Existing on-premises and centralized cloud infrastructure can’t support the vast computing needs of these powerful applications, which require low latency—or data-transfer delay—to smoothly transport and get real-time access to data. To reduce latency
and bandwidth use, as well as rein in costs, computing power and processes must be closer to the physical location of the data. The solution? Move computing power to local infrastructure at the “edge” of the network, rather than relying on distant
A whopping 90% of industrial enterprises will use edge computing technology by 2022, according to Frost & Sullivan, while a recent IDC report (registration required) found that 40% of all organizations will invest in edge computing over the next year. “Edge computing is necessary
to enable the next-generation industrial revolution,” says Bike Xie, vice president of engineering at AI technology vendor Kneron. The future of AI and other automation technologies depends on the decentralized edge, he explains, whether it is
by connecting internet-of-things and other devices to distributed network nodes or implementing AI-enabled chips that can build algorithmic models autonomously.
“Edge computing is complementary to the cloud,” Xie says. “Like cloud, edge technology enables applications manufacturers need to both gain and apply the data-driven knowledge that will power smart factories and products.”
Manufacturing moves to the edge
The move toward edge computing is the result of a sea change in manufacturing over the past two decades. Manufacturers, whether they make industrial products, electronic equipment, or consumer goods, have transitioned slowly but steadily to increased
automation and self-monitoring of systems and processes to drive greater efficiency in producing products, maintaining equipment, and optimizing every link in the supply chain.
As manufacturers implement more sensor-based, automation-driven devices, they also produce more data than ever before. But often, data sets from sensor-based devices to centralized systems can quickly grow unwieldy, slowing down automation and making real-time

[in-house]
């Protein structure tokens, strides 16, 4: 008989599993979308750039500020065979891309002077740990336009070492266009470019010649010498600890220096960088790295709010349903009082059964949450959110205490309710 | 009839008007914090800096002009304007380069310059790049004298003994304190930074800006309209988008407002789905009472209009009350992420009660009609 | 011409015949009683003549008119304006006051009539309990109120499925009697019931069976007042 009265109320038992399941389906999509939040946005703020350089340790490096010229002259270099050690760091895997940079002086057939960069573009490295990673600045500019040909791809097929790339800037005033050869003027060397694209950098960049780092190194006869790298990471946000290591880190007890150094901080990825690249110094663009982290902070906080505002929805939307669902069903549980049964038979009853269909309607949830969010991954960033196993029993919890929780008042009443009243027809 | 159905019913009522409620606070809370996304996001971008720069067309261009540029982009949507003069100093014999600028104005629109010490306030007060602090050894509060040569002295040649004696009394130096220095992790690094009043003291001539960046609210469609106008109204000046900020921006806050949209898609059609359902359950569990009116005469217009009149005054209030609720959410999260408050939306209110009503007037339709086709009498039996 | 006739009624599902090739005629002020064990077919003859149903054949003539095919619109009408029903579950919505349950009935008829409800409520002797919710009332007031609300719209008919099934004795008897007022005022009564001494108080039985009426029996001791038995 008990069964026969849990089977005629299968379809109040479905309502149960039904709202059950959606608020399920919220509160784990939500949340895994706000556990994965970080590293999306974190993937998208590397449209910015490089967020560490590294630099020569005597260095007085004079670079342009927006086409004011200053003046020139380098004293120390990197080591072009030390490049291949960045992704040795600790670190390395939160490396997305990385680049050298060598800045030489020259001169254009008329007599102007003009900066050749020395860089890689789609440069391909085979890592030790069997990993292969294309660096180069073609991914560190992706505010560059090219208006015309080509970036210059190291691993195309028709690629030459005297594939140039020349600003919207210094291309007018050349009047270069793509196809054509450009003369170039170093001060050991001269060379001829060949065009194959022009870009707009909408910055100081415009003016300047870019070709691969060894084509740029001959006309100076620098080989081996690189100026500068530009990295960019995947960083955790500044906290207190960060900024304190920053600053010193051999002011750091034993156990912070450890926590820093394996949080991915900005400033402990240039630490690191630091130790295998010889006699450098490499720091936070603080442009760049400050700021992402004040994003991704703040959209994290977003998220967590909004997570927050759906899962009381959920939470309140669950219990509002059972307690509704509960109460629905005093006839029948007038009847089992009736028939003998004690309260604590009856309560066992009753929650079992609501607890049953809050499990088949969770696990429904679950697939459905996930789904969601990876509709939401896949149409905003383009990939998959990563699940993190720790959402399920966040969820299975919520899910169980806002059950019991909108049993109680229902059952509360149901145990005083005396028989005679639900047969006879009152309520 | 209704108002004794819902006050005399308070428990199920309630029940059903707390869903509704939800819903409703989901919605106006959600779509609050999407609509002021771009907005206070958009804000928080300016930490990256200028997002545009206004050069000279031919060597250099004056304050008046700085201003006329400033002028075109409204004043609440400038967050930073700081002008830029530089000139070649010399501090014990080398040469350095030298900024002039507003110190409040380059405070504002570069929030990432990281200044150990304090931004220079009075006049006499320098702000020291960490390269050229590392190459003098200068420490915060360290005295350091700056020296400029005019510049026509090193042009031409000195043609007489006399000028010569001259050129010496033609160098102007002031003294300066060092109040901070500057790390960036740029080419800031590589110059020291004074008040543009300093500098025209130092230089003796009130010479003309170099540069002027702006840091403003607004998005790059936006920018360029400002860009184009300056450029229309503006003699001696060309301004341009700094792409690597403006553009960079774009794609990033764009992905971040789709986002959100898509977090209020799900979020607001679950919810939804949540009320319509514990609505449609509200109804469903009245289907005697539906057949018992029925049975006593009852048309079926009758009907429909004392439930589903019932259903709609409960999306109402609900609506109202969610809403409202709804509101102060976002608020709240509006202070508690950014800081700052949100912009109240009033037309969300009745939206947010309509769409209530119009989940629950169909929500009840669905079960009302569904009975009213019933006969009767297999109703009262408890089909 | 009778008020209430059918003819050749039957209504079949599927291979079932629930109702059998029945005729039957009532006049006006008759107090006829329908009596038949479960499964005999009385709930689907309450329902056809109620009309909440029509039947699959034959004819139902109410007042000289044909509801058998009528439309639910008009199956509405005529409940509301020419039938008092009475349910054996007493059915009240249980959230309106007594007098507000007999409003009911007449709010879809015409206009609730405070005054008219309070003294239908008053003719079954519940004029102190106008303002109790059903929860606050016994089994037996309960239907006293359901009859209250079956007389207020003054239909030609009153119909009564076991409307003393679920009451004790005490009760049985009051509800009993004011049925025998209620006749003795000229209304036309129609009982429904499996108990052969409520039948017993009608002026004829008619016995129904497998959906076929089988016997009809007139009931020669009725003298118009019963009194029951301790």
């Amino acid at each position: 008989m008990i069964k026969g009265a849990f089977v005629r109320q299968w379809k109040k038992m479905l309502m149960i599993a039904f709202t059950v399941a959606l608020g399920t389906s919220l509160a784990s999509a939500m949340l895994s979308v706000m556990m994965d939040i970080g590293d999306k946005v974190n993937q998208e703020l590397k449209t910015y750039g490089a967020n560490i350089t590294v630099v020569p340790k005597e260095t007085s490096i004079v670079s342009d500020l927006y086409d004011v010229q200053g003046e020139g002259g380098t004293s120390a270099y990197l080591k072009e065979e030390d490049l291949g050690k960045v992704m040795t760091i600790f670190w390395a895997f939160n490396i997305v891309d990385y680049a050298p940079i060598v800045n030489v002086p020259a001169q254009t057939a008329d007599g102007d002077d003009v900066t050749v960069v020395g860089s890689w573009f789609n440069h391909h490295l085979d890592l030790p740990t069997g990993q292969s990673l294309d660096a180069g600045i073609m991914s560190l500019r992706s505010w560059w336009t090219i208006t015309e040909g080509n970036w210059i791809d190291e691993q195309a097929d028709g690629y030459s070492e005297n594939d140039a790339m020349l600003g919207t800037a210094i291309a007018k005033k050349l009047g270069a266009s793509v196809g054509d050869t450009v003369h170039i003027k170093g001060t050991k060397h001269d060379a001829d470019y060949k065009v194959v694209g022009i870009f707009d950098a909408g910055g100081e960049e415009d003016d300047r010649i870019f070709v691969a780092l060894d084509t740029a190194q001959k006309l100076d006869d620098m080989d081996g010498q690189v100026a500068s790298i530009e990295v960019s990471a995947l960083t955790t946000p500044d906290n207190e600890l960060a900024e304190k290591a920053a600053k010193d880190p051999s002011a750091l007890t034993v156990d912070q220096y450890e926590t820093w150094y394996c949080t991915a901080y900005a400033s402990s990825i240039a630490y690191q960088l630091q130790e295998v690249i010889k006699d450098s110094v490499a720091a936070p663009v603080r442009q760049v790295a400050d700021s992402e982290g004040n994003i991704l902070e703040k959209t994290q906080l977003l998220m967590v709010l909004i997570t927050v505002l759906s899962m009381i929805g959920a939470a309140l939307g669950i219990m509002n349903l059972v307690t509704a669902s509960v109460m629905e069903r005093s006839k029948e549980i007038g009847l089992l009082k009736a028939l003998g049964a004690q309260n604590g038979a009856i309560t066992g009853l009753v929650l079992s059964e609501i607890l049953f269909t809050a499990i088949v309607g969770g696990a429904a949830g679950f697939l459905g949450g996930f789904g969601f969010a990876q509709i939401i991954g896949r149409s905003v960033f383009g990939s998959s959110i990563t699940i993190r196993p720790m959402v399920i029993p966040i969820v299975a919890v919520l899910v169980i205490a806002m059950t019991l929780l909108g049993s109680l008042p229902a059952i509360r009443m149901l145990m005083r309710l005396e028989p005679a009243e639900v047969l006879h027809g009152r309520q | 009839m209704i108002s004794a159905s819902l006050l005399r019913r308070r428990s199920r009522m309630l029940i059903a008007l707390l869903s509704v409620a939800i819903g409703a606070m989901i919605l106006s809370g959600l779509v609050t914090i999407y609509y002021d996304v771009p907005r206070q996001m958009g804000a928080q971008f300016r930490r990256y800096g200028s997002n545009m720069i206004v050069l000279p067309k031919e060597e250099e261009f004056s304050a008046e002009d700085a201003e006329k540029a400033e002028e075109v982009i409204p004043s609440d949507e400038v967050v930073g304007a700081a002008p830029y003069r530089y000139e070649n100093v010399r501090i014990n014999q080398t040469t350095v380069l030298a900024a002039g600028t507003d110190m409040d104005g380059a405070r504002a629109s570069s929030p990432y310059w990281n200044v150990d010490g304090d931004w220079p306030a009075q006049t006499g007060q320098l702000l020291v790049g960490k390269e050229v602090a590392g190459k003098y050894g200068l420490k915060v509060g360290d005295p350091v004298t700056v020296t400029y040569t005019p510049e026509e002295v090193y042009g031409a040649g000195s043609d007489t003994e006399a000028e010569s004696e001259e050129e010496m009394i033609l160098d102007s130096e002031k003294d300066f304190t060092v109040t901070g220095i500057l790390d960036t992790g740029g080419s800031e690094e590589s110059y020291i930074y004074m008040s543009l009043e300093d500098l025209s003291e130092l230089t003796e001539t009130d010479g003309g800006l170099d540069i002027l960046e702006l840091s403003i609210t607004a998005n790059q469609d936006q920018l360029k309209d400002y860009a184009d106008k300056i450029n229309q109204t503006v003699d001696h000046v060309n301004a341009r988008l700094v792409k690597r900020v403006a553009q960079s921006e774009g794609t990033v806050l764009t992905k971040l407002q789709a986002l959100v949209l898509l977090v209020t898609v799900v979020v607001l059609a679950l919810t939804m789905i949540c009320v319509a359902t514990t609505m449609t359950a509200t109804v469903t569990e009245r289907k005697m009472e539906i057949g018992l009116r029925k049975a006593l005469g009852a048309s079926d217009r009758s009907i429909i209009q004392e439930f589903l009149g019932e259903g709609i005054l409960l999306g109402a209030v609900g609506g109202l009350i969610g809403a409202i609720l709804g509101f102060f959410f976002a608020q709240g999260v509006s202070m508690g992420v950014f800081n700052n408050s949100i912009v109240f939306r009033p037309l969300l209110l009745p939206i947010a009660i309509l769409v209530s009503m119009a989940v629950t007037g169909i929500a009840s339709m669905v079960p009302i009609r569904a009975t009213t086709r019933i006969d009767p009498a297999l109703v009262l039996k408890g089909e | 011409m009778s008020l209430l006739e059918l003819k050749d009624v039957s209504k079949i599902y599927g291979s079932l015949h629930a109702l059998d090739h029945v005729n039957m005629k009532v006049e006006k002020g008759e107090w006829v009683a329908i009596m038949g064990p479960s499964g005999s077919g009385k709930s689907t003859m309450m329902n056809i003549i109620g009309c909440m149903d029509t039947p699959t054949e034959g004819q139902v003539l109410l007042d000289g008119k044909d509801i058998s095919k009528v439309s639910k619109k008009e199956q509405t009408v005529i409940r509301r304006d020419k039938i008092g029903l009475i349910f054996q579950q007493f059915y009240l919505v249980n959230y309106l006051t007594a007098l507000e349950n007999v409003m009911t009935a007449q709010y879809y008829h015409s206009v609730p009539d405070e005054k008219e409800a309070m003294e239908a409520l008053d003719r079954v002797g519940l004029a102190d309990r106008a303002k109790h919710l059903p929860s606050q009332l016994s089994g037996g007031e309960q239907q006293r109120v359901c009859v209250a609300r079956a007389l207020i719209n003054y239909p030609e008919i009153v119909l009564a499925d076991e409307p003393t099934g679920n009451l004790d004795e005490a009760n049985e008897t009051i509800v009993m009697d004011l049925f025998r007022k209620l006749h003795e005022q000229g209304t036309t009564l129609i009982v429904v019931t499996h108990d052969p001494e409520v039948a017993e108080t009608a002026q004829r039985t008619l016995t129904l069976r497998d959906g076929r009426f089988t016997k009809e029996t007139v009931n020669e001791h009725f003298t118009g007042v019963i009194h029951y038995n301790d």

Edge computing allows manufacturers to make flexible choices about processing data to eliminate time lags and decrease bandwidth use, as well as about which data can be destroyed right after it is processed, says Xie. “Manufacturers can process data quickly
at the edge if data transmission to the cloud is a bottleneck, or move certain data to the cloud if latency and bandwidth are not an issue.” Not only does processing data closer to where it’s used save bandwidth and reduce costs, he adds,
but data is more secure because it’s processed right away.
IDC predicts that by 2023 more than 50% of new enterprise IT infrastructure deployed will be at the edge rather than in corporate data centers, up from less than 10% in 2020.
An example of toggling from cloud to edge comes from Paul Savill, senior vice president for product management and services at Lumen, a technology company that offers an edge computing platform.
Lumen recently did an installation at a newly built, million-square-foot factory. Robotic systems from about 50 different manufacturers rely on edge computing “because they needed to be within 5 milliseconds of latency to accurately control the robotics,” Savill says.
The deployment provides secure connectivity from the edge applications to the robotics manufacturers’ data centers, “where they collect information on a real-time basis.”
But for long-term storage of data and for machine-learning and analytics applications—all that goes in the public cloud, says Savill. Other, larger workloads are processed in big data centers “with vast computational power” that can process enormous sums of data quickly.
“That chain from the public cloud to the edge compute to on-premises is very important,” says Savill. “It gives customers the ability to leverage the latest advanced technologies in a way that saves them money and drives tremendous efficiency.”